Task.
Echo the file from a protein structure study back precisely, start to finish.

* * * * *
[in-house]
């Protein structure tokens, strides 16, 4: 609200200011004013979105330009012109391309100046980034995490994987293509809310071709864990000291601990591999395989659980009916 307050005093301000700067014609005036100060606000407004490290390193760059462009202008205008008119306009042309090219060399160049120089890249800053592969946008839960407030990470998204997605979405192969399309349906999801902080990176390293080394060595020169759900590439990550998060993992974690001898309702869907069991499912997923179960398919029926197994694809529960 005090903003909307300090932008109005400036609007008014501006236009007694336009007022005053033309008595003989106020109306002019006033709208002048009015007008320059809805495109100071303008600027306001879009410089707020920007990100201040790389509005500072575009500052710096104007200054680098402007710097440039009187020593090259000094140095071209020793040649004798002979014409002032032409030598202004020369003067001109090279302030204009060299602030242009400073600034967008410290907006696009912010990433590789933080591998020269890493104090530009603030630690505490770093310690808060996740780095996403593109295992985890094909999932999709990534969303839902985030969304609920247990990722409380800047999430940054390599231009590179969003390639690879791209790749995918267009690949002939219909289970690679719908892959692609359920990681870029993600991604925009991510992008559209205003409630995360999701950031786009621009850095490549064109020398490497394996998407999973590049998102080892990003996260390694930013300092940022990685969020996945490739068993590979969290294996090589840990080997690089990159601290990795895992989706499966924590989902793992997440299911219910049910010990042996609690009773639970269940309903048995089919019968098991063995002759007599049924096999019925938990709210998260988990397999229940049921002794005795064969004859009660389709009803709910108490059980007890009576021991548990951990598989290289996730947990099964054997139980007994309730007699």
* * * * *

[in-house]
């Protein structure tokens, strides 16, 4: 609200200011004013979105330009012109391309100046980034995490994987293509809310071709864990000291601990591999395989659980009916 307050005093301000700067014609005036100060606000407004490290390193760059462009202008205008008119306009042309090219060399160049120089890249800053592969946008839960407030990470998204997605979405192969399309349906999801902080990176390293080394060595020169759900590439990550998060993992974690001898309702869907069991499912997923179960398919029926197994694809529960 005090903003909307300090932008109005400036609007008014501006236009007694336009007022005053033309008595003989106020109306002019006033709208002048009015007008320059809805495109100071303008600027306001879009410089707020920007990100201040790389509005500072575009500052710096104007200054680098402007710097440039009187020593090259000094140095071209020793040649004798002979014409002032032409030598202004020369003067001109090279302030204009060299602030242009400073600034967008410290907006696009912010990433590789933080591998020269890493104090530009603030630690505490770093310690808060996740780095996403593109295992985890094909999932999709990534969303839902985030969304609920247990990722409380800047999430940054390599231009590179969003390639690879791209790749995918267009690949002939219909289970690679719908892959692609359920990681870029993600991604925009991510992008559209205003409630995360999701950031786009621009850095490549064109020398490497394996998407999973590049998102080892990003996260390694930013300092940022990685969020996945490739068993590979969290294996090589840990080997690089990159601290990795895992989706499966924590989902793992997440299911219910049910010990042996609690009773639970269940309903048995089919019968098991063995002759007599049924096999019925938990709210998260988990397999229940049921002794005795064969004859009660389709009803709910108490059980007890009576021991548990951990598989290289996730947990099964054997139980007994309730007699």